'Troubling allegations' prompt Health Canada review of studies used to approve popular weed-killer
Health Canada says in light of "troubling allegations," its scientists are reviewing hundreds of studies used during the approval process for glyphosate, the active ingredient in Canada's most popular herbicide, Roundup.
The decision comes after a coalition of environmental groups claimed Health Canada relied on studies that were secretly influenced by agrochemical giant Monsanto, the maker of Roundup, when it re-approved use of glyphosate in 2015 and confirmed that decision in 2017.
The coalition, which includes Equiterre, Ecojustice, Canadian Physicians for the Environment and others, says academic papers looking at whether the herbicide causes cancer were presented to Health Canada's Pest Management Regulatory Agency as independent, when in fact Monsanto had a hand in writing them.
At the time, Health Canada decided the risks of glyphosate to human health were acceptable, if used as directed in updated product labels. Now it's taking another look.
"Health Canada scientists are currently reviewing hundreds of studies to assess whether the information justifies a change to the original decision, or the use of a panel of experts not affiliated with Health Canada," the health agency told CBC-Radio Canada in an email response to the coalition's claims.
But Sidney Ribaux, the head of Equiterre, isn't satisfied.
He says Health Canada should launch an independent review immediately and suspend use of the herbicide, which is commonly applied to corn, soy, wheat and oats, as well as chickpeas and other pulses.
"This does not in any way meet our demands. Health Canada approved a dangerous product based ... on these studies."
The coalition's contention that Monsanto had an uncredited role in producing some of the studies comes from court documents made public in the case of Dewayne "Lee" Johnson.
In August, a California jury ordered Monsanto to pay Johnson $289 million US in damages after the former groundskeeper alleged Roundup gave him non-Hodgkin's lymphoma, a type of blood cancer.
He was diagnosed in 2014 at age 42.
A judge upheld the verdict last month, although Johnson's payout was slashed to $78 million US.
The documents filed in the case, including emails between Monsanto and scientific experts, have become known as the Monsanto Papers. The revelations they contain have received worldwide attention.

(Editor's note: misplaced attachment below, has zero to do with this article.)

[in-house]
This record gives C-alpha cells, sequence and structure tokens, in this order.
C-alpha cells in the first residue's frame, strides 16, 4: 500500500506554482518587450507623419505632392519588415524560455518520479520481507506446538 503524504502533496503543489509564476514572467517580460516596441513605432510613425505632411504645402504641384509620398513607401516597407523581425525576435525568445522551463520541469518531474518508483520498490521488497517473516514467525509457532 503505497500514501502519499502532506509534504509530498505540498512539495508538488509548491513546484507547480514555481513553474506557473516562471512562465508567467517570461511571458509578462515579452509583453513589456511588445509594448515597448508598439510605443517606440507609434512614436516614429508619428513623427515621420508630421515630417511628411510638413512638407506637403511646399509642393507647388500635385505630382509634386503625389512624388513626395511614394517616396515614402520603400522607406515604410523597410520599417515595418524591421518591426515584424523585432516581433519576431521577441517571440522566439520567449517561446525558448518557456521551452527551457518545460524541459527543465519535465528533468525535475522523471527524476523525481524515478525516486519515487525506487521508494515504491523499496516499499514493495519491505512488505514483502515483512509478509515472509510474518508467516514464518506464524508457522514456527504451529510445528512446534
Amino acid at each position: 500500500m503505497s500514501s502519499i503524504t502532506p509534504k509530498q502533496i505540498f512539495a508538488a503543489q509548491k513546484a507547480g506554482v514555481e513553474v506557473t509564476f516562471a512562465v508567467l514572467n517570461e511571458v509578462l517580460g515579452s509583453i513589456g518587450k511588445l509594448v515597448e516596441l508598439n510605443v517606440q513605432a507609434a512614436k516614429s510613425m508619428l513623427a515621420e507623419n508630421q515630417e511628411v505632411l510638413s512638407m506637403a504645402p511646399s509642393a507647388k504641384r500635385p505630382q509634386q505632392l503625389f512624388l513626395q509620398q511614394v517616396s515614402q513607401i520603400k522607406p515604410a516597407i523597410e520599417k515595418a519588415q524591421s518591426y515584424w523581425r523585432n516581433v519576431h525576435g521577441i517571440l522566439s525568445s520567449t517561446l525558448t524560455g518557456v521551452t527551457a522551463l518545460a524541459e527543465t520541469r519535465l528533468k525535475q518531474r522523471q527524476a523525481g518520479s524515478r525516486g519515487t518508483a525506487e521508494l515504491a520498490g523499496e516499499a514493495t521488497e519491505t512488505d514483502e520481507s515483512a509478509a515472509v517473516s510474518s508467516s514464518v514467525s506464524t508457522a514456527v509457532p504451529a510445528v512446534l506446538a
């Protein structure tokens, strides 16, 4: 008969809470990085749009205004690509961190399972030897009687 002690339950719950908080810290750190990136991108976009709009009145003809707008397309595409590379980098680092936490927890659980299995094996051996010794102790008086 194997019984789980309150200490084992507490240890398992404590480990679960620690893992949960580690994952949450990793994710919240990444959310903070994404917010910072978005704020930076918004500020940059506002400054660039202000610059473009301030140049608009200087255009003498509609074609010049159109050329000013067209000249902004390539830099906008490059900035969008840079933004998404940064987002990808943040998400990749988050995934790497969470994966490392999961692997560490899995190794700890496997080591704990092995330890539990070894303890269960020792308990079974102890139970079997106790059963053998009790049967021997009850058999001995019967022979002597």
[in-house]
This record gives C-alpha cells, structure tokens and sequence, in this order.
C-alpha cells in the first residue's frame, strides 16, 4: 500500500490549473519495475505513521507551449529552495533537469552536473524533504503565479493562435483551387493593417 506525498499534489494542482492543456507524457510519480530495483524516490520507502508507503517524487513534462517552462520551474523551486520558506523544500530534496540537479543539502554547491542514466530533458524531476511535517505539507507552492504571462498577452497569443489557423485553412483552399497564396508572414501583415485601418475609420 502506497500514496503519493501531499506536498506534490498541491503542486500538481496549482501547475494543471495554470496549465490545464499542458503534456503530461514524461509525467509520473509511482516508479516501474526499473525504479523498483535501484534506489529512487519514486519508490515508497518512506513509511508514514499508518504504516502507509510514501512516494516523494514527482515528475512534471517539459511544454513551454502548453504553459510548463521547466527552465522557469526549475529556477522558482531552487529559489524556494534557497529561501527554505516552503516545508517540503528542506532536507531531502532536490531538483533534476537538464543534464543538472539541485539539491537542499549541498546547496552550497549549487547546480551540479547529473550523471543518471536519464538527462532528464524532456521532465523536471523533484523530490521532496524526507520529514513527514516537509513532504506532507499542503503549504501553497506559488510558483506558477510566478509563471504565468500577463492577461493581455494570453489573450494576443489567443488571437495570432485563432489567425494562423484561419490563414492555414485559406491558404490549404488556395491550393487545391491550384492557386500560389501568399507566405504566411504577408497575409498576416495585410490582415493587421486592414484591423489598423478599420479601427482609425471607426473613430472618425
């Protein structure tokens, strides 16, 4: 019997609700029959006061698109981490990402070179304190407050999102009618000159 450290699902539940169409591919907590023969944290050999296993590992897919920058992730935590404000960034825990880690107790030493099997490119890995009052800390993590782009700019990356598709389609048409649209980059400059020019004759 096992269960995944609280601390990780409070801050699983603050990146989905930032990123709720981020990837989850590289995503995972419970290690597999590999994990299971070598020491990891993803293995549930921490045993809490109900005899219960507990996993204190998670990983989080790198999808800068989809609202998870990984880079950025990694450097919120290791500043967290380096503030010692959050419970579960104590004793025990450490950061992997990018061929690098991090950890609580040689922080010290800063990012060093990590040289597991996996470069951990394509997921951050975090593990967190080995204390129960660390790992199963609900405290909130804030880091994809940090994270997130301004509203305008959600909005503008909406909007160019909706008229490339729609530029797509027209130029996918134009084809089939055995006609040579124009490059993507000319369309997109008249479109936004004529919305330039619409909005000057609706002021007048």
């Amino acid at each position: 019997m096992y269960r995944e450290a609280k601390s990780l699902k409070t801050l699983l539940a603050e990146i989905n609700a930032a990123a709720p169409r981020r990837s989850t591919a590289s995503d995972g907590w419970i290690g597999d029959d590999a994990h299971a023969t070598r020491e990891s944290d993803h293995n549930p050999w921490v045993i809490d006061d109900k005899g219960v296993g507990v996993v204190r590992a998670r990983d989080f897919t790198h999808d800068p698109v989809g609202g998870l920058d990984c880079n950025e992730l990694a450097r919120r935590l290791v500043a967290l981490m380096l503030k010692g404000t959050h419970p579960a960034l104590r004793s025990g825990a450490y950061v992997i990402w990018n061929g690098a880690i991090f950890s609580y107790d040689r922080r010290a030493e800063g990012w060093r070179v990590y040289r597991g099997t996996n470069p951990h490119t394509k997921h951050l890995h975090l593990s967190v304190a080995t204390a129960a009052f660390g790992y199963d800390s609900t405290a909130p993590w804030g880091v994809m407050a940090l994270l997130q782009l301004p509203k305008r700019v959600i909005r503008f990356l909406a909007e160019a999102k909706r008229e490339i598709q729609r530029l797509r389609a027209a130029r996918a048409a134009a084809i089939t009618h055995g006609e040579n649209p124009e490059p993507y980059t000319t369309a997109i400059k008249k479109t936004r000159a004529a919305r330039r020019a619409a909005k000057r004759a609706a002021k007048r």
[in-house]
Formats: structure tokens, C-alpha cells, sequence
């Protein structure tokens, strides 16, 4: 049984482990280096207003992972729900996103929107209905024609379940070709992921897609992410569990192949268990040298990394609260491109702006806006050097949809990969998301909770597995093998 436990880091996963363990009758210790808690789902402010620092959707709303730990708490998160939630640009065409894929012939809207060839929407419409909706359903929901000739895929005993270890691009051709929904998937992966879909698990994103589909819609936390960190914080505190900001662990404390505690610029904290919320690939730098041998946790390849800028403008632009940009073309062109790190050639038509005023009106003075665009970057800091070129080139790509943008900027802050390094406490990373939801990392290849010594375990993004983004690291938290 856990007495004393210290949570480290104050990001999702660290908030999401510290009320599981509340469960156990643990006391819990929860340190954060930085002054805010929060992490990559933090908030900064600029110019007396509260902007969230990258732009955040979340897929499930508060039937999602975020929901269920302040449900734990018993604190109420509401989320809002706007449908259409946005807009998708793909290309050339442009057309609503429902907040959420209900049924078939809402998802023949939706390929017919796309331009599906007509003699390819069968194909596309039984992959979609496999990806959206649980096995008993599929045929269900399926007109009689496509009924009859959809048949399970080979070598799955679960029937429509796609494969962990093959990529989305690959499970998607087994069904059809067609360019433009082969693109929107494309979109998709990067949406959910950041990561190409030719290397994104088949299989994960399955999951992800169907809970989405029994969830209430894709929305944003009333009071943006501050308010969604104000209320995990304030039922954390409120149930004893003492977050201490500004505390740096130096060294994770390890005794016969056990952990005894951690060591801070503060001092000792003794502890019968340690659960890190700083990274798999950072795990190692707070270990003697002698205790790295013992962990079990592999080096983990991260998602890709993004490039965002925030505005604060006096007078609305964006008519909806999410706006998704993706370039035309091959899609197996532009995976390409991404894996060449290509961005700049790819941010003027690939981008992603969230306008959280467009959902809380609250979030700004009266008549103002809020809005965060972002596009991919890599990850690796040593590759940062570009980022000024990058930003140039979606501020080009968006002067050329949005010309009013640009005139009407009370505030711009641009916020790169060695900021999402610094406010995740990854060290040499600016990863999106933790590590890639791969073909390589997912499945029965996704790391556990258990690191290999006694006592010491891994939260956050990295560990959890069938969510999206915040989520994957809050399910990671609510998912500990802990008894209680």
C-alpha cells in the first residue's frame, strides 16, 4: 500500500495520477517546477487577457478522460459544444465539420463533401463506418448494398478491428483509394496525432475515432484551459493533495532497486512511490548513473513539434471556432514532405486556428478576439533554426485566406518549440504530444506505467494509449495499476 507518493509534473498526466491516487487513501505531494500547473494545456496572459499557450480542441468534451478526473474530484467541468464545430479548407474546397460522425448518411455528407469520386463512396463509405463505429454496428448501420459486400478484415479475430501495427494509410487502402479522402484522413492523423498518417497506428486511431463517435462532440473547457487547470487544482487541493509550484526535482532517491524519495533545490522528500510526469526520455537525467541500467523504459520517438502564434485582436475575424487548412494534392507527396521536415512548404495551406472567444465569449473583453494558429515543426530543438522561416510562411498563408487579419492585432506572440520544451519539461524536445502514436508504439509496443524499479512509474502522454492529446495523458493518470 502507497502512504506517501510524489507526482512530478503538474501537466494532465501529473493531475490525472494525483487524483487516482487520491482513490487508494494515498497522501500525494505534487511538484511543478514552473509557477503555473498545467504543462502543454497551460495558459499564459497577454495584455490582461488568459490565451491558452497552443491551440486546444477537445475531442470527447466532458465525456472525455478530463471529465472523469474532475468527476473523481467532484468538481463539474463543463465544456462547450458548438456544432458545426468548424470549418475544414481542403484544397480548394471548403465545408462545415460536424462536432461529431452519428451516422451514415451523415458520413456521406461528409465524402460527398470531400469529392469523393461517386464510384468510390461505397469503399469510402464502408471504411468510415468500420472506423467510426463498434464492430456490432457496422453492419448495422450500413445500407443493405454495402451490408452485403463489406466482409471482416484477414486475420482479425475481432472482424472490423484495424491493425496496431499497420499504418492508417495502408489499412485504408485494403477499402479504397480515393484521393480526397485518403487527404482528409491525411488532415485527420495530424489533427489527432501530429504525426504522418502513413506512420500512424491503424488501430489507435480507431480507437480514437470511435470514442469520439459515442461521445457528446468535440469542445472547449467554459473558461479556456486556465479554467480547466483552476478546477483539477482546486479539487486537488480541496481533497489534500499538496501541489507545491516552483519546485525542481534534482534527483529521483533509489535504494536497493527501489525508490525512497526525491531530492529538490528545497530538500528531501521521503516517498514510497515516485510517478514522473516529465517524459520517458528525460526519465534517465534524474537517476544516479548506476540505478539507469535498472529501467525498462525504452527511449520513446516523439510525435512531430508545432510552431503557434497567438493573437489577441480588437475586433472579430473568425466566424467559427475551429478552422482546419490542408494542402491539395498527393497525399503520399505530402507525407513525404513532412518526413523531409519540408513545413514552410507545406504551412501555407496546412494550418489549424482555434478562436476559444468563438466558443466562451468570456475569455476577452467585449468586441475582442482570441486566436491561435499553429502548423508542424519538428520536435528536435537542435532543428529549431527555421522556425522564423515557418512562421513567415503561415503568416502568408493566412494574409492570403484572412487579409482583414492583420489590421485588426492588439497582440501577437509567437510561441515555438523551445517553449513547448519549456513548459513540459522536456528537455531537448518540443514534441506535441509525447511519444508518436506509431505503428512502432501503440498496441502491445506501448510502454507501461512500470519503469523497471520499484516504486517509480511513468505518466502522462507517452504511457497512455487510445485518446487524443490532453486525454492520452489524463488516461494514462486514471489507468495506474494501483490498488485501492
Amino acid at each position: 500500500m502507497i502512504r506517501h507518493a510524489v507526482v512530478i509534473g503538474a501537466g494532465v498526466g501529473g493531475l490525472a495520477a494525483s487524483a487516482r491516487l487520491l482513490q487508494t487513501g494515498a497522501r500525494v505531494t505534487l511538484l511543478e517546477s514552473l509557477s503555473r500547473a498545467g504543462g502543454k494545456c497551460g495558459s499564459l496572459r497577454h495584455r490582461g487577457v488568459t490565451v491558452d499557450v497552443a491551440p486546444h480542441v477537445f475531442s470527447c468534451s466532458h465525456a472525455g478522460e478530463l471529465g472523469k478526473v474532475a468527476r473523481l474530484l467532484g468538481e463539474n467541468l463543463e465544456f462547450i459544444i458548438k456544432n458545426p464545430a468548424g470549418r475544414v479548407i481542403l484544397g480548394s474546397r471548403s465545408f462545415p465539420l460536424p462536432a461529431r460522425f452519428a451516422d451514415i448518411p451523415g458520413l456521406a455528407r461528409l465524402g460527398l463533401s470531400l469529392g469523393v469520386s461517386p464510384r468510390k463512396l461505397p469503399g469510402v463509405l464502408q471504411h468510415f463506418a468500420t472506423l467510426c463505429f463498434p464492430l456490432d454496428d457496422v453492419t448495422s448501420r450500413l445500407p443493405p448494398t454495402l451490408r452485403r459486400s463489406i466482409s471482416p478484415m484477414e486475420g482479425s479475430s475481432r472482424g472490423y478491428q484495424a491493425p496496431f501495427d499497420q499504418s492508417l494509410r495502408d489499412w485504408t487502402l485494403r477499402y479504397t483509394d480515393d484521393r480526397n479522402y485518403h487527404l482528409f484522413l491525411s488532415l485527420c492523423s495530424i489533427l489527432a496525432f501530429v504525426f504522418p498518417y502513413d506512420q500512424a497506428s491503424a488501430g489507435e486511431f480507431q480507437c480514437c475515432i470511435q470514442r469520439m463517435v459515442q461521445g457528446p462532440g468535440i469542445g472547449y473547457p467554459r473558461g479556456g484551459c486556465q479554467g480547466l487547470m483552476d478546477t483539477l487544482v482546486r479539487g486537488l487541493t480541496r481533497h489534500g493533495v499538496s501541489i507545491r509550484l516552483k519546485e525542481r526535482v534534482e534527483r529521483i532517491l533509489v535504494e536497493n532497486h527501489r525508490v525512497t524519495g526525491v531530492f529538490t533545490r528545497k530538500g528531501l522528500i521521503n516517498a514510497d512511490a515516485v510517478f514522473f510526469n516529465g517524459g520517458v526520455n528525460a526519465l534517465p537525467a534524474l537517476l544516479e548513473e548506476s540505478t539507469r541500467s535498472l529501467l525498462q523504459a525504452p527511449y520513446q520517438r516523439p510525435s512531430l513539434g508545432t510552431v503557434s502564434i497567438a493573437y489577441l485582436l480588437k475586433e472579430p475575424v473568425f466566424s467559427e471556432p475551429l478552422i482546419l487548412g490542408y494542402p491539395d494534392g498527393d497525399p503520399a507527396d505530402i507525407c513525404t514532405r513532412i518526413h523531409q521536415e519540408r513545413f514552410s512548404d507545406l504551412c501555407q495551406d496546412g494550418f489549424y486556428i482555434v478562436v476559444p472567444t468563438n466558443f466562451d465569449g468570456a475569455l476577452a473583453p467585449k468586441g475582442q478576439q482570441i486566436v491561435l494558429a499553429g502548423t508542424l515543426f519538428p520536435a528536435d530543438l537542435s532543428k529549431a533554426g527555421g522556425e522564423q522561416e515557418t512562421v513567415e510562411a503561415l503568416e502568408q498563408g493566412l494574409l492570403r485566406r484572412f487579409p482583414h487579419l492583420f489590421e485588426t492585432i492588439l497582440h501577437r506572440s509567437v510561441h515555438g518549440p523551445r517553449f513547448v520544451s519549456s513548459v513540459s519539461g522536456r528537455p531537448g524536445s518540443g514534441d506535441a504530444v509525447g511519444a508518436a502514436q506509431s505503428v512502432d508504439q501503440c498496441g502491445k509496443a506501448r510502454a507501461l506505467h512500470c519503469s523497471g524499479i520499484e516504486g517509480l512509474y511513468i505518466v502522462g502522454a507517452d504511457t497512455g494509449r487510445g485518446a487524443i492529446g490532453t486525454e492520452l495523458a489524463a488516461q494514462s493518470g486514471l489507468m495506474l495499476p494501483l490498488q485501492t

The coalition of Canadian groups says those documents prove that important scientific studies were either co-written or reviewed and edited by Monsanto without properly disclosing the company's role.
"Monsanto has been playing around with scientific studies," said Equiterre's Ribaux. "[It's] making these studies look like they are independent, when in fact they were written or heavily influenced by Monsanto.
"What we found is that some of these studies were key in the Government of Canada's decision to give a permit to Monsanto to continue selling glyphosate in Canada.
"Obviously this is very problematic."
In a statement to CBC, Monsanto says it has an "unwavering commitment to sound science transparency" and did not try to influence scientific outcomes in any way.
The company says in each case where it sponsored a scientific article, that information was disclosed.
U.S. plaintiff calls for more testing
Lee Johnson, the plaintiff in the landmark American case, wants to see glyphosate research re-evaluated and expanded.
"Hopefully the conversation is big enough to where they have to do more testing, more research," Johnson told CBC-Radio-Canada in an exclusive interview during a recent visit to Toronto.
Johnson said he was thrilled to win his suit, but he knows his fight is far from over. He expects years of appeals.
Monsanto, now owned by German-based Bayer AG, has already announced its intention to appeal the ruling. Bayer now faces more than 8,000 lawsuits in the U.S. over its glyphosate-based products.
In a post on its website last month, Monsanto said it continues "to believe that the liability verdict and damage awards are not supported by the evidence at trial or the law."
The company told CBC-Radio Canada "its product is safe and has been used successfully for more than 40 years."
It also says there is an extensive body of research on glyphosate and glyphosate-based herbicides, including more than 800 studies required by regulators in Europe, the U.S. and elsewhere, that confirms these products are safe when used as directed.
Many government regulators, including the U.S. Environmental Protection Agency in 2017, have determined there is no conclusive link between glyphosate and cancer.
But the World Health Organization's International Agency for Research on Cancer concluded in 2015 that glyphosate is a probable carcinogen.
Johnson, who sprayed Roundup and a similar Monsanto product, Ranger Pro, as part of his job as a groundskeeper at a San Francisco Bay Area school district, says he has found a certain consolation in his struggle against Monsanto.
"I was there to defend the truth," he said. "I'm not scared to die. You know, but if I have to die, at least I'll die for something."